The Roku 4 is one of the more powerful devices in our comparison. However, while using it I noticed that it would take a few seconds to catch up when playing 4K videos. This may vary depending on your setup (I used a Wi-Fi connection in the same room with my router, but it’s possible an ethernet connection would perform better), but 4K video is also a pretty hefty strain on the processor. Even with a solid internet connection, you might see a little lag.
As we mentioned before, the Roku 4 doesn’t fully support HDR, either. While the device has the HDMI 2.0a port necessary for HDR, and it can even output on a 10-bit color depth (which is one part of HDR, but is not enough to count as full support), it doesn’t actually offer the feature. This can be a little confusing for customers who aren’t well-versed in the nuance of what HDR means. It may be possible that the company could add HDR support with a software update, but you’re probably better off waiting until Roku announces their next round of set-top boxes.
If you can find a 4K video to play on the SHIELD TV, it’s totally worth it. As we said before, NVIDIA packed this device with a beastly processor, and it’s the only one we tested that handled 4K playback without any noticeable lag over regular video streaming. It was faster than both the other boxes over the same Wi-Fi connection.
It also handled HDR content beautifully. There was virtually no extra loading time while streaming HDR-enabled shows. I tested it out while watching Jessica Jones (whose intro, by the way, is a perfect way to test your HDR screen). It worked flawlessly, even when I jumped around in the episode. While the SHIELD may be more expensive than the other boxes we looked at, it delivers the best picture quality, making it worth the money. At least until the other boxes catch up.
While playing back Amazon Prime videos on the Fire TV, there’s a small indicator in the player that shows you what resolution you’re currently streaming at. This works a lot like YouTube’s player. If the video supports 4K, but your connection is slow, it will tell you that you’re only streaming at 1080p, or whatever quality your connection can push through. Like the UHD label while browsing videos, this is a small feature that is extremely helpful for gauging whether or not what I’m looking at is really 4K. In contrast, while playing videos in Netflix, the best you can do is say “Yeah, I guess that looks good” when your stream finally catches up.
This is disappointing because despite nice interface features like this, the Fire TV is the worst box on our list for actually playing 4K content. It doesn’t support HDR and, because it uses an HDMI 1.4 port, it never will. HDR requires at least HDMI 2.0a in order to work, so unless you bought a 4K TV without HDR, your Fire TV box will need to be upgraded in the future.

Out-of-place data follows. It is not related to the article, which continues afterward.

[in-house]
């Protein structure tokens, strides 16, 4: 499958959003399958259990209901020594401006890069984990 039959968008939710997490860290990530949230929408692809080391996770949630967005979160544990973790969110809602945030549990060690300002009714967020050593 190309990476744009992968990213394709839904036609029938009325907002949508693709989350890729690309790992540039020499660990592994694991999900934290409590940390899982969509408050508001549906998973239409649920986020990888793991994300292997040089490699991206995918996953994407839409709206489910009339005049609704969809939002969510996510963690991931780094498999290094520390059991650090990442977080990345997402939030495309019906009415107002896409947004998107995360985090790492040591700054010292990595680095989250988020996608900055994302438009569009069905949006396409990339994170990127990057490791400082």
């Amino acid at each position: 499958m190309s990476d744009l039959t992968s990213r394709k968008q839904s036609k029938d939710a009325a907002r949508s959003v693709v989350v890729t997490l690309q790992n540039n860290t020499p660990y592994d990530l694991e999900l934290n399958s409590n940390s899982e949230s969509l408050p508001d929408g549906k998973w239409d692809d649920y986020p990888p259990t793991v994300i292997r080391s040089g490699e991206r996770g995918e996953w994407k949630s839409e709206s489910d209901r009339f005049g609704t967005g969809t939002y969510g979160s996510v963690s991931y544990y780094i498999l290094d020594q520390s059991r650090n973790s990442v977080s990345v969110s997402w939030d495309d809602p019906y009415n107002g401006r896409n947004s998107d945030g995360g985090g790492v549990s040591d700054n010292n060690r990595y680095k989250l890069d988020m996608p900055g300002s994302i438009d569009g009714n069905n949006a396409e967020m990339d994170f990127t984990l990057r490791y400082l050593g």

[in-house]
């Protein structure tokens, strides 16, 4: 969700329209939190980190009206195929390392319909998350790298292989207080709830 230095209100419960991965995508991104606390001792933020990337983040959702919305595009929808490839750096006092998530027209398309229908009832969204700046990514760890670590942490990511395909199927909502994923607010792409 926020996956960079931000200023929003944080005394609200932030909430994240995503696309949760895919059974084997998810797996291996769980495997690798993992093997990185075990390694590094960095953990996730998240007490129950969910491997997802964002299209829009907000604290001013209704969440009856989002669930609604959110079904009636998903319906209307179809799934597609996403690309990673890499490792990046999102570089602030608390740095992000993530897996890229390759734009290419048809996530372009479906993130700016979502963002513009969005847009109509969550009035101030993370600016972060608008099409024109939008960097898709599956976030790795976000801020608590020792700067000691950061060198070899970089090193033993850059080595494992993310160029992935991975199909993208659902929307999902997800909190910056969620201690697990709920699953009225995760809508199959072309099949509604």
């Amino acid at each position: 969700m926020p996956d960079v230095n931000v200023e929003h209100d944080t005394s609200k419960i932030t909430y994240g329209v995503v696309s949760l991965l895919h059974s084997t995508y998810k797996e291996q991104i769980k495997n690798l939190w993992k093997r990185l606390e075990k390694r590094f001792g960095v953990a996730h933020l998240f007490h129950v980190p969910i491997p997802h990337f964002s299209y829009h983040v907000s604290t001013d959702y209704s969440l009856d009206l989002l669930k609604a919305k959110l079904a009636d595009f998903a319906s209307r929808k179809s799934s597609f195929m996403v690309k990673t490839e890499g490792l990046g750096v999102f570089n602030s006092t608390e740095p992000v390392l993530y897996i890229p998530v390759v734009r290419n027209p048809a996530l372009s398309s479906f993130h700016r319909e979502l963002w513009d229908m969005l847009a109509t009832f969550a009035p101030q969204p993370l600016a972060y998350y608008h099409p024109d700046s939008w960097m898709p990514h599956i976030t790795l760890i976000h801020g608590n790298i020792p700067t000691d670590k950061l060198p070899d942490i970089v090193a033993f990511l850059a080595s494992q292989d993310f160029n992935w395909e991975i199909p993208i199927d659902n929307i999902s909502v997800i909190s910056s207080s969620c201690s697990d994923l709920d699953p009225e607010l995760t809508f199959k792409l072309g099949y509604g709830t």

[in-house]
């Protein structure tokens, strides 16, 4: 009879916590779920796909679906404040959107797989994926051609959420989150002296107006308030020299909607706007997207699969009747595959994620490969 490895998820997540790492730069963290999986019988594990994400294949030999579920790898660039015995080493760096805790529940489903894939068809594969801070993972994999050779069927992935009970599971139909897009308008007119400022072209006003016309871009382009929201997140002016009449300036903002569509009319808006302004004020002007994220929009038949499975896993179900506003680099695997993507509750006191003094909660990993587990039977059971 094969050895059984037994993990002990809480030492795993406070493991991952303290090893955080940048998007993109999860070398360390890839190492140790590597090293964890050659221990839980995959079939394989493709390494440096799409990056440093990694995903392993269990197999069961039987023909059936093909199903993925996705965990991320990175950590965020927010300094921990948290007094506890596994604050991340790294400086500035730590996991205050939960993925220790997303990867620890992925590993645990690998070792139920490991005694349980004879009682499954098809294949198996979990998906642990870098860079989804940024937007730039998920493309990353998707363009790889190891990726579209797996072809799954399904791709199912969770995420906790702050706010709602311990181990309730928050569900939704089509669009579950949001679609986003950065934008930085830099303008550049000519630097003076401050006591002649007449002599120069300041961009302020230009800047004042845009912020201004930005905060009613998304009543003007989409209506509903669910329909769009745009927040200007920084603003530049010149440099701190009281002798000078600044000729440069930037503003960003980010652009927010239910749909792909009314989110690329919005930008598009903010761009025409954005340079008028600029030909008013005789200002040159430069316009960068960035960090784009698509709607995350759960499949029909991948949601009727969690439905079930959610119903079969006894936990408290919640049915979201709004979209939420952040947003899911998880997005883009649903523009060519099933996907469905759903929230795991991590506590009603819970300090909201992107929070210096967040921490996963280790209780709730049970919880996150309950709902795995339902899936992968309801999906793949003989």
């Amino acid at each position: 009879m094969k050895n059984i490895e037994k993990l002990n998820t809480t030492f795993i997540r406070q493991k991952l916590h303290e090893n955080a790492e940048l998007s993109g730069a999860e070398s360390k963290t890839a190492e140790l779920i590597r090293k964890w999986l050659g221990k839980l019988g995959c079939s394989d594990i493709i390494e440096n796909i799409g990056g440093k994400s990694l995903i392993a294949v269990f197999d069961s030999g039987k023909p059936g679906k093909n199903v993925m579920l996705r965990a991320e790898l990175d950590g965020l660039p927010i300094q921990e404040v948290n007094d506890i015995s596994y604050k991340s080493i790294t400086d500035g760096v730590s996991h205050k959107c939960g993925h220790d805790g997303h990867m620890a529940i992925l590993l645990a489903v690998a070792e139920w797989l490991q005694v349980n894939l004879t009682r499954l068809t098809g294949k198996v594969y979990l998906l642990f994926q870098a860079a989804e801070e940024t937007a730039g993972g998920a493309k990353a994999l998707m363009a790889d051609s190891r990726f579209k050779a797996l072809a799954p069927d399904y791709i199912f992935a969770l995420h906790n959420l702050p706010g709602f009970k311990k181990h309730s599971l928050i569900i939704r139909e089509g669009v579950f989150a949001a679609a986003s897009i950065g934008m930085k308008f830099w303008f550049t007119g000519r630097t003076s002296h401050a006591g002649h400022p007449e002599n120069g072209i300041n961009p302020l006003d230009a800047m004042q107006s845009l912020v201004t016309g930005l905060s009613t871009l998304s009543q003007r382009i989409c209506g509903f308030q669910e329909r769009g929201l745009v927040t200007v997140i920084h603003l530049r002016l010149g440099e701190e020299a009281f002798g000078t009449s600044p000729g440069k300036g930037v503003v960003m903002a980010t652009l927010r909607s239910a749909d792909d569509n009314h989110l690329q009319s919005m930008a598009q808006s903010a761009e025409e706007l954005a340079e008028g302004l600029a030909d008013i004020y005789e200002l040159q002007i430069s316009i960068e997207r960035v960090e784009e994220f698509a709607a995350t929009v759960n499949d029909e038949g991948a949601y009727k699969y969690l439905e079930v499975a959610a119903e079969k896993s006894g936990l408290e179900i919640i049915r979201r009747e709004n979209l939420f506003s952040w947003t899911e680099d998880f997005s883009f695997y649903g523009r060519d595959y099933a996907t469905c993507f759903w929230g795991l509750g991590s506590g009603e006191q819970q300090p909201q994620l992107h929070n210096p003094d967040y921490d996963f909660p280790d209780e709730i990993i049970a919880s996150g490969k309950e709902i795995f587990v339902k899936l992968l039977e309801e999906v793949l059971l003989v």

It also showed the most lag while streaming of any box I tested. When you first play a 4K video, you’ll see a brief screen that says “Optimizing for UHD playback.” Once the videos I watched started, it usually began playing pixelated while the stream caught up. This is where that little label that tells you what resolution you’re currently playing at comes in handy, but ideally you wouldn’t need it. If you want the cheapest 4K streaming box you can right now, and you’re really invested in Amazon’s ecosystem, the Fire TV is fine, but you’re better off waiting.
Bottom Line: The SHIELD TV Is Expensive, But It’s the Only Box Ready For the Future
Picking a recommendation here is hard because there’s no really good winner here. The SHIELD TV is perfect for anyone who wants lag-free 4K and HDR video. Everything about it feels like a premium experience. The interface is slick, search is great, and 4K playback is smooth. The only problem is the premium price. At $200, it’s way more expensive than most devices of its kind. Worse yet, since NVIDIA pitches it as a gaming device, you have to pay extra money if you want a regular controller. If you don’t mind shelling out the money, it’s definitely the best experience, but it would be nice to see a cheaper version. Or at least one that comes with the basic remote instead of a game controller.
If you want something a little more well-rounded (and cheaper) the Roku 4 is great for streaming 4K video from nearly any service you can think of. Roku doesn’t have any beef with any of the big streaming companies, so you can watch movies Amazon Prime, Netflix, YouTube, Google Play, Hulu, Vudu, and anywhere else on one box. The lack of HDR is a serious blow for future-proofing your home theater, though. If you haven’t bought a 4K TV yet, or if you got one with HDR, you should probably skip it for now.
The Fire TV suffers the same HDR problem, but without the hope of a software update to fix it. If HDR matters to you, don’t buy the Fire TV. However, if you’re heavily invested in Amazon’s video library (and don’t care about HDR), the Fire TV is great for finding movies and shows to stream. The inclusion of Alexa also makes the Fire TV an attractive option even if you’re not watching TV, so that may be a point in its favor for some users.